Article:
Tomorrow morning I’m off to St. Louis to attend the premiere of my new composition, titled “Div.” It should be a fun trip since I’m traveling with some members of the KU Helianthus ensemble, namely Mike Kirkendoll, Mary Fukushima, and Nathanael May. I’ve worked with Mike and Mary before, since they performed a piece of mine in Carnegie Hall last year.
In other news, this is an exciting upcoming week. On April 1st, my 10-piece chamber ensemble composition, titled “Feridoun,” will be premiered on the “Stack the Dectet” concert in Atlanta with my friend Daniel Swilley conducting.
Also in early April is the run of the play “Keely and Du” at KU, for which I wrote some music for the beginning and the ending. I’ll attend the show on opening night. More on that later.
Here are the program notes that I wrote for “Div.”
Inspired by stories from Ferdowsi’s Shahnameh (Persian Book of Kings), Div is a work depicting the dual facets of these colorful beings.
A “div” (pronunciation: deev) often has negative associations, and in Persian mythology is an evil spirit akin to a demon that loves to cause harm and destruction. However, some divs may actually be helpful and benign. Unlike in Judeo-Christian tradition, a div is a physical being, often pictured with combined human and animal features. Though they have two arms and legs like humans, often they feature tufted tails like a lion, hairy, multicolored bodies, and bestial faces. Divs are frequently mentioned in the Shahnameh; one famous story involves the struggle between the Persian hero Rostam and the Akvan Div, a white demon whose name means “evil mind.”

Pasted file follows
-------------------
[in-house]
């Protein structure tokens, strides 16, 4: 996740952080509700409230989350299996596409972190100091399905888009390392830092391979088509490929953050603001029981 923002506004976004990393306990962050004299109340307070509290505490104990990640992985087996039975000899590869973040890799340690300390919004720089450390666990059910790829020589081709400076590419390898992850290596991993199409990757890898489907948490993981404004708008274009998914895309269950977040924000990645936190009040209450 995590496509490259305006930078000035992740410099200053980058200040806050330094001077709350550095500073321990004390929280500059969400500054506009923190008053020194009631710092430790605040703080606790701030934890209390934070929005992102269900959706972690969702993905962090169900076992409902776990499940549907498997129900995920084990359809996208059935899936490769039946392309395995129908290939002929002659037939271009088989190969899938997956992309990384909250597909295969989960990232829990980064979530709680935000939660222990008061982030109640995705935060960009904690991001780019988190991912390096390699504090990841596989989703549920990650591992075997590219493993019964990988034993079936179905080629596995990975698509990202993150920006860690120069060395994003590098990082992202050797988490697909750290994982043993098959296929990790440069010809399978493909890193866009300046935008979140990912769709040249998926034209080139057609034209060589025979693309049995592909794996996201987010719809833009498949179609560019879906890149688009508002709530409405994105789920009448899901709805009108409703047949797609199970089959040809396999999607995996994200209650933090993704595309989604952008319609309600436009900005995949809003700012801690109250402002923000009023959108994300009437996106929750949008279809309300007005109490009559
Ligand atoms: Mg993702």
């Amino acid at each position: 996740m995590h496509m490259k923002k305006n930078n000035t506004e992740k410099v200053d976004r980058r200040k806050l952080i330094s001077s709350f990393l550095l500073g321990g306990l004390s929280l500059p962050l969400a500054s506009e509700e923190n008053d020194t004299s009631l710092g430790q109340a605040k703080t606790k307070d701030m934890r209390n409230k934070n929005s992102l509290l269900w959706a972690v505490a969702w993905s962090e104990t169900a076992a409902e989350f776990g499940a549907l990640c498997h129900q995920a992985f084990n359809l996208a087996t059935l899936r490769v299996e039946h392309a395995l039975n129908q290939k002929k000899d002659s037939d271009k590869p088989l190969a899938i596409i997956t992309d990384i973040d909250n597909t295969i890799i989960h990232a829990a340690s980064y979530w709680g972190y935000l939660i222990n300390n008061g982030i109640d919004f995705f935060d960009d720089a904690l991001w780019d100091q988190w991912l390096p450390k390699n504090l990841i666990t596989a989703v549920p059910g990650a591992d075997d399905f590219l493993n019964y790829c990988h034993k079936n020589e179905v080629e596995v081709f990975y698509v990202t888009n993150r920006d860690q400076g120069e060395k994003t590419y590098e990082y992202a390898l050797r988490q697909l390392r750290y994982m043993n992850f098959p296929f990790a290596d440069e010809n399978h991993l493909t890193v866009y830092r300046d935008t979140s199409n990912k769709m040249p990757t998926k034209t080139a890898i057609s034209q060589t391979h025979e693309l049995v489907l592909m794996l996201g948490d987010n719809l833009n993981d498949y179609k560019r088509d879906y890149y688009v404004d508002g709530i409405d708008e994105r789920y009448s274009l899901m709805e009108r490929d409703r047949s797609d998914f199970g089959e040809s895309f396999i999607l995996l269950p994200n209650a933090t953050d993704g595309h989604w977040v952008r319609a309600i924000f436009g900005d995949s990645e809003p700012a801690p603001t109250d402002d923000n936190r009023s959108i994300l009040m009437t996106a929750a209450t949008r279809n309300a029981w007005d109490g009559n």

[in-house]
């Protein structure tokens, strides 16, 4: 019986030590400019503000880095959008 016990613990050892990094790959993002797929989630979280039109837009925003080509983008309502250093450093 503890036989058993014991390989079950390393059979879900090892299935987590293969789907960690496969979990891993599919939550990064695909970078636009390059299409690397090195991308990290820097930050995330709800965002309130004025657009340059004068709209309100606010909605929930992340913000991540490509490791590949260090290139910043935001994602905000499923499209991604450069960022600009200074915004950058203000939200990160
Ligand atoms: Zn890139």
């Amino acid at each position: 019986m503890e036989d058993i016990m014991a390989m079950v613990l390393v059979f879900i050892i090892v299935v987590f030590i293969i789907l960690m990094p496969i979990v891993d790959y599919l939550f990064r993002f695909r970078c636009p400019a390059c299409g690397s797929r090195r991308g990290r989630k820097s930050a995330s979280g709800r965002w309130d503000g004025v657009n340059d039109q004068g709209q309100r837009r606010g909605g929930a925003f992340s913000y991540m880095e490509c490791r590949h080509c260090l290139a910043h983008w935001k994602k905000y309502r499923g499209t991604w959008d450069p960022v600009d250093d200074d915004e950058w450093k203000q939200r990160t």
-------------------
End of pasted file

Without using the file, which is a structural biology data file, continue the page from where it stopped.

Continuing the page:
Musically, the first half of the piece represents the malevolent side of divs, whereas the latter half represents their benign nature. Subtitled Ahura, a Farsi word representing the “right” kind of divinity and the moral opposite of evil, this latter half utilizes much of the same melodic content, though slightly transformed. Does the work end in a pure, righteous state, or do some elements of the “evil” div mischievously return? The listener may fully decide.
Div was commissioned by the KU Helianthus Contemporary ensemble.